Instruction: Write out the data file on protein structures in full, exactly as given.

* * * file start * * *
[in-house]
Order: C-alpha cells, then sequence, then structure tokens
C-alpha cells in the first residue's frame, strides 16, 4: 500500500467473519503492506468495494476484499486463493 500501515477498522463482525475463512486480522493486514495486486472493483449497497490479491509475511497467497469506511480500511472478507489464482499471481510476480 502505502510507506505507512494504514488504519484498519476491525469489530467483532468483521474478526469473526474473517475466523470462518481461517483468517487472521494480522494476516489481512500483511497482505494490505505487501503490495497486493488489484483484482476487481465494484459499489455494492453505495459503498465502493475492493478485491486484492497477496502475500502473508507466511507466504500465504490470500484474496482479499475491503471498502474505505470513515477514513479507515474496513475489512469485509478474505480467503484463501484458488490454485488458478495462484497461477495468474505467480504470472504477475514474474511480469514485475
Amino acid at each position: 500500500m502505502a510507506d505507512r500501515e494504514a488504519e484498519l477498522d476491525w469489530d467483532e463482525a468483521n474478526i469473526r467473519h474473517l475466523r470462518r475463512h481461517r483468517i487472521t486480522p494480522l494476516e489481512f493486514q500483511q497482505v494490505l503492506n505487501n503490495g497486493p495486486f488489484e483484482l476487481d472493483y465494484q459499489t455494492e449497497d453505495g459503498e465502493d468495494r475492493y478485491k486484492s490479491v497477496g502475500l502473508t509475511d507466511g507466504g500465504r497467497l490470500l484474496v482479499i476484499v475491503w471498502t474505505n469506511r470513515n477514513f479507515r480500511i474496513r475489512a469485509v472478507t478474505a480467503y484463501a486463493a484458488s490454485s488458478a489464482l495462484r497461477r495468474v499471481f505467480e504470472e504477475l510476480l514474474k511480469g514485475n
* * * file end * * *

[in-house]
Order: C-alpha cells, then sequence, then structure tokens
C-alpha cells in the first residue's frame, strides 16, 4: 500500500467473519503492506468495494476484499486463493 500501515477498522463482525475463512486480522493486514495486486472493483449497497490479491509475511497467497469506511480500511472478507489464482499471481510476480 502505502510507506505507512494504514488504519484498519476491525469489530467483532468483521474478526469473526474473517475466523470462518481461517483468517487472521494480522494476516489481512500483511497482505494490505505487501503490495497486493488489484483484482476487481465494484459499489455494492453505495459503498465502493475492493478485491486484492497477496502475500502473508507466511507466504500465504490470500484474496482479499475491503471498502474505505470513515477514513479507515474496513475489512469485509478474505480467503484463501484458488490454485488458478495462484497461477495468474505467480504470472504477475514474474511480469514485475
Amino acid at each position: 500500500m502505502a510507506d505507512r500501515e494504514a488504519e484498519l477498522d476491525w469489530d467483532e463482525a468483521n474478526i469473526r467473519h474473517l475466523r470462518r475463512h481461517r483468517i487472521t486480522p494480522l494476516e489481512f493486514q500483511q497482505v494490505l503492506n505487501n503490495g497486493p495486486f488489484e483484482l476487481d472493483y465494484q459499489t455494492e449497497d453505495g459503498e465502493d468495494r475492493y478485491k486484492s490479491v497477496g502475500l502473508t509475511d507466511g507466504g500465504r497467497l490470500l484474496v482479499i476484499v475491503w471498502t474505505n469506511r470513515n477514513f479507515r480500511i474496513r475489512a469485509v472478507t478474505a480467503y484463501a486463493a484458488s490454485s488458478a489464482l495462484r497461477r495468474v499471481f505467480e504470472e504477475l510476480l514474474k511480469g514485475n